How to Perfectly Grill Your Favorite Cut of Steak
There’s nothing worse than buying yourself a nice steak for dinner, and then ruining the meat with a grilling misstep. Even though they make for a hearty meal, steaks require a little finesse to cook perfectly. To grill your favorite cut just right, take the advice of a few Food Network stars.
High heat helps this long, flat cut achieve a flavorful sear, but be careful not to overcook it; the meat can quickly become tough and chewy. Marcela Valladolid marinates the skirt steak in this recipe in citrus and beer to tenderize it.
Try It: Beer-Marinated Grilled Skirt Steak (above)
Another lean cut, flank steak can be even tougher than skirt steak, Bobby Flay reminds us. A marinade can help combat that. He grills his balsamic-glazed steak over high heat for three minutes on each side, then over indirect heat for five more minutes.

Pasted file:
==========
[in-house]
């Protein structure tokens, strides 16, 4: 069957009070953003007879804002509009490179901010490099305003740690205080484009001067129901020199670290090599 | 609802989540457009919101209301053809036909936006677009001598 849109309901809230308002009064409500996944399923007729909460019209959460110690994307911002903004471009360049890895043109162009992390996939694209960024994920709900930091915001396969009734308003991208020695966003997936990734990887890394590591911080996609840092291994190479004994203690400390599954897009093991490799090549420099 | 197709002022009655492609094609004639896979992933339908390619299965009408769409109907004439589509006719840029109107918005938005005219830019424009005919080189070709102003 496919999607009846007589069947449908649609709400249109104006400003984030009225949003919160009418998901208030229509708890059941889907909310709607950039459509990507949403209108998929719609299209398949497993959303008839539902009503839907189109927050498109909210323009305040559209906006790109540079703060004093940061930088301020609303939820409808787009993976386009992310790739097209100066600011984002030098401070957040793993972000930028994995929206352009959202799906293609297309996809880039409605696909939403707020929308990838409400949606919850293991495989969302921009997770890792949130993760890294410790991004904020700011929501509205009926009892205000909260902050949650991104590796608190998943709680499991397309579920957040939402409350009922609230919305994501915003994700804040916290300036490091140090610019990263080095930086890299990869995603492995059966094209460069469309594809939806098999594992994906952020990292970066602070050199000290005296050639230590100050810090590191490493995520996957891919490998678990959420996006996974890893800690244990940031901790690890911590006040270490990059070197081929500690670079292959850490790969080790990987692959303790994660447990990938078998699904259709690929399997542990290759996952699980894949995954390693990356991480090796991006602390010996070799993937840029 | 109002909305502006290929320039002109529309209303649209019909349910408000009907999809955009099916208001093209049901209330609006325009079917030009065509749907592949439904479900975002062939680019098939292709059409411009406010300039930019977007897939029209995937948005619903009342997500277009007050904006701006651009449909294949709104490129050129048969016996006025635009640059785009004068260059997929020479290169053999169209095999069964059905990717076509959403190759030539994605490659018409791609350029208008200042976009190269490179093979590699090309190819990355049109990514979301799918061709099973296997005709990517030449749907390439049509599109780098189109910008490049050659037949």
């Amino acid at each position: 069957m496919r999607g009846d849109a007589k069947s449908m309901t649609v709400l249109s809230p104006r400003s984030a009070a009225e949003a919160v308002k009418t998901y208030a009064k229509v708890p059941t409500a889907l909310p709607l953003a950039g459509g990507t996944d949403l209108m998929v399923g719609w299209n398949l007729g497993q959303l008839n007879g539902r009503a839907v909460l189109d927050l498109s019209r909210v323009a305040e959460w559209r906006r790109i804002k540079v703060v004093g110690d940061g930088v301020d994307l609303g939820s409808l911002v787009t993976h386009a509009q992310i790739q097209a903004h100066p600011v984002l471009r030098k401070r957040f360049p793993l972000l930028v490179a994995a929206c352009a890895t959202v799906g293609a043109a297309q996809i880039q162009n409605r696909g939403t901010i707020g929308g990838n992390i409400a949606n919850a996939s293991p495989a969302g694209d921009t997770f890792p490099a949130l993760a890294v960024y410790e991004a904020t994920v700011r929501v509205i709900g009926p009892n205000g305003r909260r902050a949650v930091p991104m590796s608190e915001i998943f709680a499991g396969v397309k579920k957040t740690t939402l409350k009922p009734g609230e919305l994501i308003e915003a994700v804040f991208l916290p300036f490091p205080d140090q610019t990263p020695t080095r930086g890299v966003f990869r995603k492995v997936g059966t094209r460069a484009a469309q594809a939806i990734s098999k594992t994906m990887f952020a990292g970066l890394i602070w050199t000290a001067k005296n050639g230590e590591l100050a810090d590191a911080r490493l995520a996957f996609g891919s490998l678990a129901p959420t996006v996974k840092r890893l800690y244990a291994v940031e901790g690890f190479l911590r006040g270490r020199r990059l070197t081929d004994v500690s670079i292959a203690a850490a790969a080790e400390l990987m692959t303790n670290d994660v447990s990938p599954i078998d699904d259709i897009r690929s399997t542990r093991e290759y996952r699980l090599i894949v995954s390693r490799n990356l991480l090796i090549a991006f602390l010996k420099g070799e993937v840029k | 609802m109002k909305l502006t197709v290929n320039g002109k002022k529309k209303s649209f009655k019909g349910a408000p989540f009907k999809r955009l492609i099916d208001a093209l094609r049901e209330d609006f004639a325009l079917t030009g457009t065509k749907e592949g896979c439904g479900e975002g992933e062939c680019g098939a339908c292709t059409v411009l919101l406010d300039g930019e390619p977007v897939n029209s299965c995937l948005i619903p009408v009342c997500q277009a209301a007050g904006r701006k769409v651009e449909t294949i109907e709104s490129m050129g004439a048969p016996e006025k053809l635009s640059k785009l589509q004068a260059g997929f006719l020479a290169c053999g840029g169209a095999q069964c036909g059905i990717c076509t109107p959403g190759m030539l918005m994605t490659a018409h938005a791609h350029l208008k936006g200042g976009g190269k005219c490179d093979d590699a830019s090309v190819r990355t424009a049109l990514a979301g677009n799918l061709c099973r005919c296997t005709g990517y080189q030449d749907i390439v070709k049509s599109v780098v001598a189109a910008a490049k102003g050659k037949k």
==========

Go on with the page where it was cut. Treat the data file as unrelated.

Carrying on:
Try It: Flank Steak with Balsamic Barbecue Sauce, from Food Network Magazine
Boneless Rib Eye
Thicker cuts of steak with more marbling, such as boneless rib eyes or New York strip steaks, can be juicier and more tender. Allow the meat to come to room temperature before grilling, so it will cook more evenly. Pat the meat dry and sear it over the hotter side of the grill until it easily releases from the grates; finish the meat over indirect heat.
Try It: Bobby’s Perfect Grilled Steak, from Food Network Magazine
Bone-in cuts mean even more flavor, and their hearty size allows them to stand up to lots of seasoning. As advised with other cuts, start with dry, room-temperature meat, and aim for a crispy sear for great grilling success.
There’s no need to overpower this tender and delicate (and, yes, pricier) cut of meat. Bobby likes to grill it about three minutes per side, and in this recipe, he amps up the flavor with a ginger-lime dressing.